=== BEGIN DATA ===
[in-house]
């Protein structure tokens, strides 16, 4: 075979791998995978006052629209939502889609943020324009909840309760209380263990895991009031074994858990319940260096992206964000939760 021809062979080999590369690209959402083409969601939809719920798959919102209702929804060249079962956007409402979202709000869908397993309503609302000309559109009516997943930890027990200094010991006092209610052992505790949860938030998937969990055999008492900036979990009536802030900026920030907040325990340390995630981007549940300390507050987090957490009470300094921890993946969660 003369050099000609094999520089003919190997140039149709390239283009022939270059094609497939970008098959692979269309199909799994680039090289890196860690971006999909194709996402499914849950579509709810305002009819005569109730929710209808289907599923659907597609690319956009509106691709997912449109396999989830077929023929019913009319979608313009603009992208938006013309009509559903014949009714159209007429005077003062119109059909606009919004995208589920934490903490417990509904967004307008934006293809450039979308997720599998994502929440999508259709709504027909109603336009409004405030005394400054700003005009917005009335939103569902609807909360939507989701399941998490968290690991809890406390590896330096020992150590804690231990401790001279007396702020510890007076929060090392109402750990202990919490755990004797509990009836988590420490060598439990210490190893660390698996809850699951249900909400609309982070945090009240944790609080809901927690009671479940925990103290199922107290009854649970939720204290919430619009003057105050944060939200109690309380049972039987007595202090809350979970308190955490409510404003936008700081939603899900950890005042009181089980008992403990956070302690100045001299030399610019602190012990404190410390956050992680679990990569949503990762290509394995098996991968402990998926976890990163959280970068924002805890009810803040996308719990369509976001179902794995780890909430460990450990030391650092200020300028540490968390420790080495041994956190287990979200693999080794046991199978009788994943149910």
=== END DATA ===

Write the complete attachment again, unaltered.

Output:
[in-house]
């Protein structure tokens, strides 16, 4: 075979791998995978006052629209939502889609943020324009909840309760209380263990895991009031074994858990319940260096992206964000939760 021809062979080999590369690209959402083409969601939809719920798959919102209702929804060249079962956007409402979202709000869908397993309503609302000309559109009516997943930890027990200094010991006092209610052992505790949860938030998937969990055999008492900036979990009536802030900026920030907040325990340390995630981007549940300390507050987090957490009470300094921890993946969660 003369050099000609094999520089003919190997140039149709390239283009022939270059094609497939970008098959692979269309199909799994680039090289890196860690971006999909194709996402499914849950579509709810305002009819005569109730929710209808289907599923659907597609690319956009509106691709997912449109396999989830077929023929019913009319979608313009603009992208938006013309009509559903014949009714159209007429005077003062119109059909606009919004995208589920934490903490417990509904967004307008934006293809450039979308997720599998994502929440999508259709709504027909109603336009409004405030005394400054700003005009917005009335939103569902609807909360939507989701399941998490968290690991809890406390590896330096020992150590804690231990401790001279007396702020510890007076929060090392109402750990202990919490755990004797509990009836988590420490060598439990210490190893660390698996809850699951249900909400609309982070945090009240944790609080809901927690009671479940925990103290199922107290009854649970939720204290919430619009003057105050944060939200109690309380049972039987007595202090809350979970308190955490409510404003936008700081939603899900950890005042009181089980008992403990956070302690100045001299030399610019602190012990404190410390956050992680679990990569949503990762290509394995098996991968402990998926976890990163959280970068924002805890009810803040996308719990369509976001179902794995780890909430460990450990030391650092200020300028540490968390420790080495041994956190287990979200693999080794046991199978009788994943149910």